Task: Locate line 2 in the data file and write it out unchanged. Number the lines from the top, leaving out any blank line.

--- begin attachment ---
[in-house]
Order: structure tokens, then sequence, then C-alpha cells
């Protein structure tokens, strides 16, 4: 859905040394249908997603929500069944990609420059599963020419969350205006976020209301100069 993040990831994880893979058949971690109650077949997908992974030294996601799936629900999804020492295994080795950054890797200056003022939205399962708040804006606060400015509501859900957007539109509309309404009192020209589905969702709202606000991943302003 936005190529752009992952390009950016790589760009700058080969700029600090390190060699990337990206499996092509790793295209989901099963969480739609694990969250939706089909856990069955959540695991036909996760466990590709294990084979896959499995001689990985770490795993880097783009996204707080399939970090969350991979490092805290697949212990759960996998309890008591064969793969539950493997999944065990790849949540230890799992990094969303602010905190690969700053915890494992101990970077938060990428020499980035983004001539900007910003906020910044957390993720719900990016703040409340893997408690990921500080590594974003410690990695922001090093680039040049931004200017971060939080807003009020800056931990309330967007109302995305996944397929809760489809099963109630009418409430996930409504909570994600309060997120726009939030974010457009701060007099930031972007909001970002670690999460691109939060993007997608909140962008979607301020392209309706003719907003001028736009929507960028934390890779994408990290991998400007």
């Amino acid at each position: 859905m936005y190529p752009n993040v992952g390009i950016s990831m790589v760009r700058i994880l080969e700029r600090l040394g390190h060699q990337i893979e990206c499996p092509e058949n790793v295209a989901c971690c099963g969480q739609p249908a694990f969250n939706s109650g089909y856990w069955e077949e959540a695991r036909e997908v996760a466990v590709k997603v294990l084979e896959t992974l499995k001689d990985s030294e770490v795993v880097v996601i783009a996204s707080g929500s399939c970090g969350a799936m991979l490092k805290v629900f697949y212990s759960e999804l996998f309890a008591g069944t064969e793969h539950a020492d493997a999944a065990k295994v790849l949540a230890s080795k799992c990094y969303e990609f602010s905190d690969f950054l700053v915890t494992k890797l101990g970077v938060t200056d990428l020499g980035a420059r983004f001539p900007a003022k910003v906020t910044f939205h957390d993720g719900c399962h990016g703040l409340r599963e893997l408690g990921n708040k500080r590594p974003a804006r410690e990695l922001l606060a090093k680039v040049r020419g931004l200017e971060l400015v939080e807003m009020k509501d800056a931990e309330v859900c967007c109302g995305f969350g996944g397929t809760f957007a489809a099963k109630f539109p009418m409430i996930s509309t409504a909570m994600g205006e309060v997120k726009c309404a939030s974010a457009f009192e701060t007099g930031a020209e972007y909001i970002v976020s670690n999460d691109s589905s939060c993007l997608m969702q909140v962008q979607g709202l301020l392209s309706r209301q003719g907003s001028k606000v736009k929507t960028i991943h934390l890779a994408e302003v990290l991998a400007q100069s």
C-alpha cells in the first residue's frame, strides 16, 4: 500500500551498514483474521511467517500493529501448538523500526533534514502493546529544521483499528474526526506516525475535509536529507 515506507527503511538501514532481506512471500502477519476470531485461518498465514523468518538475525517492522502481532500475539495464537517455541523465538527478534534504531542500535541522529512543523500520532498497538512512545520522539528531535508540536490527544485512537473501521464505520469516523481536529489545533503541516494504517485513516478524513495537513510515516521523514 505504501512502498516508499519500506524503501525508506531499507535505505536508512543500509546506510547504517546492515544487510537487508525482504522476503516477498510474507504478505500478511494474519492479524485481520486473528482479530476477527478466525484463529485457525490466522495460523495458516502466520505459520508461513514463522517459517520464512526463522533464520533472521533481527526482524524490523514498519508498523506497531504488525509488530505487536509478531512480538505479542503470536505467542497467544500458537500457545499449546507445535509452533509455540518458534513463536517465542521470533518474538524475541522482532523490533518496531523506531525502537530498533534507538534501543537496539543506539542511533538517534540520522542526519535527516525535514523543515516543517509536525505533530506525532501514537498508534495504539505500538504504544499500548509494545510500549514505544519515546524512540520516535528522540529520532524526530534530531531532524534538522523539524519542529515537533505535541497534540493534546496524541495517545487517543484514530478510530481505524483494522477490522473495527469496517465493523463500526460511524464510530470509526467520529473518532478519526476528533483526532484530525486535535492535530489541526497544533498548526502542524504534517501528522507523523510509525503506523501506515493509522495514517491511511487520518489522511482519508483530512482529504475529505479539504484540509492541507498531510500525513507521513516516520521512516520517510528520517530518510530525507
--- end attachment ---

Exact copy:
Order: structure tokens, then sequence, then C-alpha cells